(Re-) Capturing the Novel

By Kamm, Lewis | Academic Exchange Quarterly, Fall 2002 | Go to article overview

(Re-) Capturing the Novel


Kamm, Lewis, Academic Exchange Quarterly


Abstract

We can help students (re-) capture the power and wonder of the novel by simultaneously involving them in numerous explications of text and in a mode of scholarship seldom seen today--a present state of studies--that needs merely to focus in an abbreviated manner on one of the most fundamental aspects of the genre, the one in which it is written: time. Sharing with the reader a detailed week-by-week syllabus, I attempt to show how this combination of elements enables students to come to grips with central issues, themes, and challenging questions that rest at the foundation of the interconnecting elements of virtually any great novelist's work.

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Many professors and students believe that requiring as much as 100 pages a week is too demanding for students who attempt to read fiction in English, let alone who face the challenges of being able to read and analyze it in a foreign language. Nevertheless, I have found that we can help students (re-) capture the power and wonder of the novel by simultaneously involving them in numerous explications of text focusing on verb tenses, adjectives, phrases in apposition, choice of nouns, point of view, elements of space, and so forth and in a mode of scholarship seldom seen today--a present state of studies--that needs merely to focus in an abbreviated manner on one of the most fundamental aspects of the genre, the one in which it is written: time. The primary goal of this article is to share this approach and much of an actual syllabus as a specific example that will allow the reader to evaluate and perhaps adapt as appropriate to his or her own teaching style the exploratory methods proposed. The complete syllabus is available at .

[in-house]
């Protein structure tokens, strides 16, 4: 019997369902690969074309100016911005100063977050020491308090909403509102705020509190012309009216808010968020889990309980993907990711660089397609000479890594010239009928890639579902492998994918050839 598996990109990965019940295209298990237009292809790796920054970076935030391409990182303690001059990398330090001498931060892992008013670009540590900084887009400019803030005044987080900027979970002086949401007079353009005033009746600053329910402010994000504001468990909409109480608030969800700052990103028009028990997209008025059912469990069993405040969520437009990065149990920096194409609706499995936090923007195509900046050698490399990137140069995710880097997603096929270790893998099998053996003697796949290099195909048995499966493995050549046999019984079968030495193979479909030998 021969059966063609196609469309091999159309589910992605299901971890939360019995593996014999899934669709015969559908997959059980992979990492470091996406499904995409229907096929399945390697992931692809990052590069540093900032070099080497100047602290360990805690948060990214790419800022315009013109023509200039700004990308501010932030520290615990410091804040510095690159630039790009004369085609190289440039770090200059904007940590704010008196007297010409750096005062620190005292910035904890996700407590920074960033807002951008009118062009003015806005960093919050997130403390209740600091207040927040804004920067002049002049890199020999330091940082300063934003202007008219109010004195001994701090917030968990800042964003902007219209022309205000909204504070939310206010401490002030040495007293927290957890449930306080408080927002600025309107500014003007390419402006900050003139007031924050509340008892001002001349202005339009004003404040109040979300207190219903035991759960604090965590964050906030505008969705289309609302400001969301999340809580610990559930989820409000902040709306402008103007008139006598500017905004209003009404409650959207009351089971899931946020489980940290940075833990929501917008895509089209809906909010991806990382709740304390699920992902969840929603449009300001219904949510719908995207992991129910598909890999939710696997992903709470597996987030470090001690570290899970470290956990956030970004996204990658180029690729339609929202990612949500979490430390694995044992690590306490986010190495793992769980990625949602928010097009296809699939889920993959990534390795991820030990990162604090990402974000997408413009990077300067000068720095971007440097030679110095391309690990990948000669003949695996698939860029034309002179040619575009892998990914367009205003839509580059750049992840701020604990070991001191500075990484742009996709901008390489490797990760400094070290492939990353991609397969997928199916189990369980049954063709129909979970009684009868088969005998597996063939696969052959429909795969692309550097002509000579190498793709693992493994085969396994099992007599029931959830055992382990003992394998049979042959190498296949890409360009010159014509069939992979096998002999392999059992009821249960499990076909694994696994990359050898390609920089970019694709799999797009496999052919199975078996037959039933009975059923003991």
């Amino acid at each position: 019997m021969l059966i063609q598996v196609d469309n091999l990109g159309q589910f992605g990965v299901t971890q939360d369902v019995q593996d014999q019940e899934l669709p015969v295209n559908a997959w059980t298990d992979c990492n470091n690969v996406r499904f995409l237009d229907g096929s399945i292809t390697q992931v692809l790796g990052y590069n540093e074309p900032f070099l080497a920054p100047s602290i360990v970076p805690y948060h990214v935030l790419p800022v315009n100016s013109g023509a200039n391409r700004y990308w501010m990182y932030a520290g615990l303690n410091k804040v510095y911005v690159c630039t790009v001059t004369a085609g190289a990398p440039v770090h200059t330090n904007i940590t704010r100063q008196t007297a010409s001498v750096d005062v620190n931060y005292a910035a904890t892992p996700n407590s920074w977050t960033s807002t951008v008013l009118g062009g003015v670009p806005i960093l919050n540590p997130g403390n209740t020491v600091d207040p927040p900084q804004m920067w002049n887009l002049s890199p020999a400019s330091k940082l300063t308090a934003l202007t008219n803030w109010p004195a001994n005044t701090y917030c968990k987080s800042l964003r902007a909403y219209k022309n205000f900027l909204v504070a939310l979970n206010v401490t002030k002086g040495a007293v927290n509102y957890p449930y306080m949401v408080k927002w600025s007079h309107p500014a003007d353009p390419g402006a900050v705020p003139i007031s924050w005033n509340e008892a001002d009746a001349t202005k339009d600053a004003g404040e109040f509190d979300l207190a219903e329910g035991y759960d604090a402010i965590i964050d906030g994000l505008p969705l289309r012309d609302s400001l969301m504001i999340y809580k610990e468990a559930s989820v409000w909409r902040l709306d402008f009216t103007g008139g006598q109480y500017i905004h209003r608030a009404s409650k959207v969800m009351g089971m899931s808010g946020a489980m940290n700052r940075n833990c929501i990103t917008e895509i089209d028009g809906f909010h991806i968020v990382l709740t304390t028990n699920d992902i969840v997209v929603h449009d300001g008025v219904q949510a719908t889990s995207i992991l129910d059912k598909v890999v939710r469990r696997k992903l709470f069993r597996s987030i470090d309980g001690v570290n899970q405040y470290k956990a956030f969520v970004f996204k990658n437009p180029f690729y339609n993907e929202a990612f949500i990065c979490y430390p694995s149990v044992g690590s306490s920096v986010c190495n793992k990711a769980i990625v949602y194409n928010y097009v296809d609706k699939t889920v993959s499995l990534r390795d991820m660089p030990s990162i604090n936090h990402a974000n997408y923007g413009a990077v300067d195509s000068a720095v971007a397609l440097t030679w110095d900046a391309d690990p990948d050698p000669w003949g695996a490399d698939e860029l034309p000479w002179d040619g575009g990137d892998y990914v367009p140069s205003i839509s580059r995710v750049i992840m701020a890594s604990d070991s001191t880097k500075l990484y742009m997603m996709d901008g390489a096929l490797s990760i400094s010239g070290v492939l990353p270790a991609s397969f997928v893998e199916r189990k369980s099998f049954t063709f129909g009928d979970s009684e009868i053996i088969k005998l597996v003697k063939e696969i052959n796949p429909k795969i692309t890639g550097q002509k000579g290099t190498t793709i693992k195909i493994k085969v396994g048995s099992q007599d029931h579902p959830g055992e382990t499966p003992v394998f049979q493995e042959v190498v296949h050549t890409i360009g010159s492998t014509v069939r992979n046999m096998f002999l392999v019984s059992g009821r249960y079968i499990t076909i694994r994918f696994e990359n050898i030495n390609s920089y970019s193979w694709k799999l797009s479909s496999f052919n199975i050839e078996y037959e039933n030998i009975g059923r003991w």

Inasmuch as I begin the course with a lecture on major critics' interpretation of time in Emile Zola and require oral reports based on a bibliography on this subject, some readers might be concerned that my approach could emphasize bibliography at the risk of minimizing the students' exposure to great literature. However, I believe in the commanding effectiveness of bibliography and its ability to lend historical lineage, credibility, and justification to our understanding and interpretation of fiction. Moreover, requiring students to examine secondary resources in this manner, to make state-of-studies oral presentations, and to write several explications related to two novels has actually resulted in their becoming far better readers of fiction than in courses where I have guided them through a whirlwind of five, six, or seven novels. I would like to emphasize that I require students to submit all of their written work via my web site and, with my guidance, to be engaged in the reading and evaluation of one another's explications, all in a secure password-protected environment. The three-fold purpose of this collaborative approach is to promote a professional environment of constructive criticism, to encourage responsible, serious and professional commentary, and to make it possible for students to follow up one another's comments and engage in further discussion of the primary and secondary works privately or collectively.

This combination of elements enables students to come to grips with the precise kinds of central issues, themes, and challenging questions that (a) exist at the foundation of the interconnecting elements of virtually any novelist's work, (b) exemplify the richness of different approaches to literature, (c) provide an orientation for two brief lectures from me, numerous explications of text by all of us, and presentations and reviews by them of specific chapters or articles from the "state of studies" bibliography, and (d) the return to which in the many other writers whom we love to read and to teach can expand and heighten the literary experience for all of us; in this regard, I utilize only representative texts, rather than complete works, of additional authors. …

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